As a small business owner or freelancer, you probably encounter a lot of overlap between your business finances and personal finances. On the surface, it seems simpler to just have one bank account—after all, it’s a centralized place to keep tabs on client payments that come in, and personal and business expenses that go out.
However, there are several reasons why you must separate your business finances from your personal finances. For one, having a business bank account will separate itself from your personal assets, while streamlining your tax records. But that’s not all. Below are the three reasons why opening a business bank account is crucial for your business and your financial sanity.
Many small business owners form a limited liability company (LLC) or corporation because it helps shield their personal assets from things that might happen in the business—for instance, if the business is sued or can’t pay its debts. This is known as a “corporate veil” since it forms some separation between the business owner and the business.
In order to keep that personal liability protection, you need to properly maintain your LLC or corporation. This includes drawing a clear line between your business finances and your personal finances. By creating a business bank account, you ensure that your business is its own entity and separate from you as an individual.
In addition, if your business is ever sued, the plaintiff may try to pierce your corporate veil by showing you haven’t maintained the corporation/LLC to the letter of the law. In this case, they can go after your personal assets. In instances like this, that’s why it’s absolutely critical for LLCs and corporations to keep business finances completely separated from personal finances.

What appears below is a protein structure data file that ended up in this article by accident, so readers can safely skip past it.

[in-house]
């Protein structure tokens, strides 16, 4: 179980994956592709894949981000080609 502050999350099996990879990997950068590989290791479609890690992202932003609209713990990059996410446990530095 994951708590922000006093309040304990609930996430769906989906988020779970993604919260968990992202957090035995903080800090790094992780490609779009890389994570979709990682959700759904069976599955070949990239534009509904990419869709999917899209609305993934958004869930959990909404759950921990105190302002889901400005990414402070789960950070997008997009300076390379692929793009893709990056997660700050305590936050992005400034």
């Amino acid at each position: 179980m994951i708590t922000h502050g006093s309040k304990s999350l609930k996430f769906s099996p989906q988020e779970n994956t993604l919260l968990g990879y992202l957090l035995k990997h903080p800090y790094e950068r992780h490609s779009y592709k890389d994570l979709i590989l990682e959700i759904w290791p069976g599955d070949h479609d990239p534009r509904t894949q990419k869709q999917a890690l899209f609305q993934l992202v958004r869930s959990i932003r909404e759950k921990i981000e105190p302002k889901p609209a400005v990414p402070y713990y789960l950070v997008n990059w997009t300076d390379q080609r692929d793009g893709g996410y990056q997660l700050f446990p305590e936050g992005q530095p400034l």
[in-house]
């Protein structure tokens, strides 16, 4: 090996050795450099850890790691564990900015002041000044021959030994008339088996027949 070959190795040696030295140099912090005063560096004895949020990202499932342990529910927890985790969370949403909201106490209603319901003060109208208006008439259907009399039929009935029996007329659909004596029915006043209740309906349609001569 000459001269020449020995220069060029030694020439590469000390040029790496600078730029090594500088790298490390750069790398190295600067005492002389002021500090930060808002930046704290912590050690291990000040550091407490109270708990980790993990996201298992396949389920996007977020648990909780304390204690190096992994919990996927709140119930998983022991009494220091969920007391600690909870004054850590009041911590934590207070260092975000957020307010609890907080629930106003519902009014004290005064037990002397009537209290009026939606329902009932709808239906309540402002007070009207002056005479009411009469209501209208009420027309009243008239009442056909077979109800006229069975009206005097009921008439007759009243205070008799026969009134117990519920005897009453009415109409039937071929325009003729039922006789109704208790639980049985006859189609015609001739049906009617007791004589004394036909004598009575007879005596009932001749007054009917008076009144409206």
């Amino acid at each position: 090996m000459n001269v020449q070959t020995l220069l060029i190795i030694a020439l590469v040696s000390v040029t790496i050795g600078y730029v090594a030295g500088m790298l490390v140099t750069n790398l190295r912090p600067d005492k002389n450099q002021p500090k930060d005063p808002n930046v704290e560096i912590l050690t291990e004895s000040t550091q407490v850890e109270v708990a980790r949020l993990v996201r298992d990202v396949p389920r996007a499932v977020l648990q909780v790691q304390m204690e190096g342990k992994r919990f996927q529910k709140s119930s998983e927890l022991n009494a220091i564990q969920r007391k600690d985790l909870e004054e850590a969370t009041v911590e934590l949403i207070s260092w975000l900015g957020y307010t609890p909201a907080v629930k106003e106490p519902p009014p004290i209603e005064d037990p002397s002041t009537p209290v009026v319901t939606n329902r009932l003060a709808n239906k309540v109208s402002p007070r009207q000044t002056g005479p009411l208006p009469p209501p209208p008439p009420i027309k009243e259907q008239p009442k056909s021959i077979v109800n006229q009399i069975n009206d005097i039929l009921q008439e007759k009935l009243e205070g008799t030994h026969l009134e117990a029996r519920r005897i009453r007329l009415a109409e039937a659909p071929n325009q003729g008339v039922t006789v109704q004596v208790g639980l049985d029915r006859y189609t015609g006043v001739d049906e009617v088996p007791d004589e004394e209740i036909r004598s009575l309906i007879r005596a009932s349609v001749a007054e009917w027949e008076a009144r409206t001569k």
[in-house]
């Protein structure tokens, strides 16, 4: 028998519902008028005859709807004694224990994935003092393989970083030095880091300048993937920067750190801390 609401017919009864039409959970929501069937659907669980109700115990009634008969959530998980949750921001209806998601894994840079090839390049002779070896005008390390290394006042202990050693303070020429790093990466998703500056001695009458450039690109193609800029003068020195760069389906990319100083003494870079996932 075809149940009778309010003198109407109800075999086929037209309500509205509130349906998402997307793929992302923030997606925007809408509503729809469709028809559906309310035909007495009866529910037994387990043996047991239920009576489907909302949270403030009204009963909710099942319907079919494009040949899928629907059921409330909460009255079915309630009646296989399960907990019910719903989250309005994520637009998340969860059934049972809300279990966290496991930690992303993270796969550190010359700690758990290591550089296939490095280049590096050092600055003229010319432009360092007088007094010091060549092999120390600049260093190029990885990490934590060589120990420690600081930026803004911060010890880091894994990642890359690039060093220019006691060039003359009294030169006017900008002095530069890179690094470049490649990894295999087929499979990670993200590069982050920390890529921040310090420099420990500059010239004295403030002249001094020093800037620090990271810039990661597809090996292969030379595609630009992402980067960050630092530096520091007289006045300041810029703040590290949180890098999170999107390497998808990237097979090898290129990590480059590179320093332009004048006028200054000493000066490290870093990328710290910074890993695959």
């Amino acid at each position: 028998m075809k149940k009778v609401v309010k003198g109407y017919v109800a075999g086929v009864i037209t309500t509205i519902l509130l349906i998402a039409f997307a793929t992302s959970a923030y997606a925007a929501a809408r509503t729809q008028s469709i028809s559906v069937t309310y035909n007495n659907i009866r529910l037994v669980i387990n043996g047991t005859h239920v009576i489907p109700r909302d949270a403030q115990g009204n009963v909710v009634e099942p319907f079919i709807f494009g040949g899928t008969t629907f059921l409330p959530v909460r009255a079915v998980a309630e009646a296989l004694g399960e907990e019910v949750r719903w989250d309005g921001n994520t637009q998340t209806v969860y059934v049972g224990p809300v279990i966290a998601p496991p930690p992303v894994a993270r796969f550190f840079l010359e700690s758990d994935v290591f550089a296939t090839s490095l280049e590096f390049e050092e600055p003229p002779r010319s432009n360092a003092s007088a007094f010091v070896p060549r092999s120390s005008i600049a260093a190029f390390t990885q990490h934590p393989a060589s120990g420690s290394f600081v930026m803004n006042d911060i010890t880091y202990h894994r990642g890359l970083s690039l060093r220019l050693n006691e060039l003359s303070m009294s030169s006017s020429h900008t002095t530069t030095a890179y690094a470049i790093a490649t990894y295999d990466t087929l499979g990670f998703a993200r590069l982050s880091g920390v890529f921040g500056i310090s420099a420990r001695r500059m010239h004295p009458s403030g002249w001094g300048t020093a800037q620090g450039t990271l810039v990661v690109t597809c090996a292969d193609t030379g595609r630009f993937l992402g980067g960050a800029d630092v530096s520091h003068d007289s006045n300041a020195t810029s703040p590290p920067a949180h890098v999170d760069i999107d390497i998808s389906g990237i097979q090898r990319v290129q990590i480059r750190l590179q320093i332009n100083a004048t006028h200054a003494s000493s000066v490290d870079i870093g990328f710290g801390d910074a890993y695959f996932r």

Combining your personal account and business account is asking for more trouble that you’d think. Ultimately, combined accounts make it harder to stay on top of your books come tax time.
You may find yourself spending countless hours wading through the past year’s transactions—including personal trips to the grocery store—just to find business expenses to write off. Having separate accounts streamlines your recordkeeping which, at the end of the day, saves you time and ensures you won’t miss any legitimate deductions.
When you’re running a business, it can look a tad unprofessional to pay your contractors with a personal check or have your clients write a check to you as an individual. Will this ever be a deal breaker? Probably not. But, having a dedicated business banking account can send the right signals as you scale your operations and evolve from freelancer to business owner.
As a side note, if you’re running your business as a sole proprietorship, you don’t legally need a separate bank account for your business, but it’s still a good idea for the second and third reasons. Having a business bank account can help make your case to the IRS that you are indeed running a business and are entitled to deduct your business expenses should you ever be audited.
Opening a business bank account is a relatively simple process. To make things easier, you can open an account at the same bank where you already have a personal account, so you only have to deal with one institution. Alternatively, you may receive reduce banking rates if you belong to a professional group or organization—such as a group for writers, veterans or performers. Check if they offer access to business checking services through a specialized credit union. This can be a great option.
No matter where you choose to open your business account, you’ll need the following documentation:
As your business grows, it’s crucial to build a proper legal and financial foundation. Opening a separate bank account is one small step in that direction, and will help keep your books organized, as well as ensure your business and personal lives remain separated. In addition, opening a bank account will help form your business’ credit history—a big milestone should you ever want to take out a business loan or line of credit in the future.
This is an archived post from the FreshBooks Blog and was originally published in February 2016.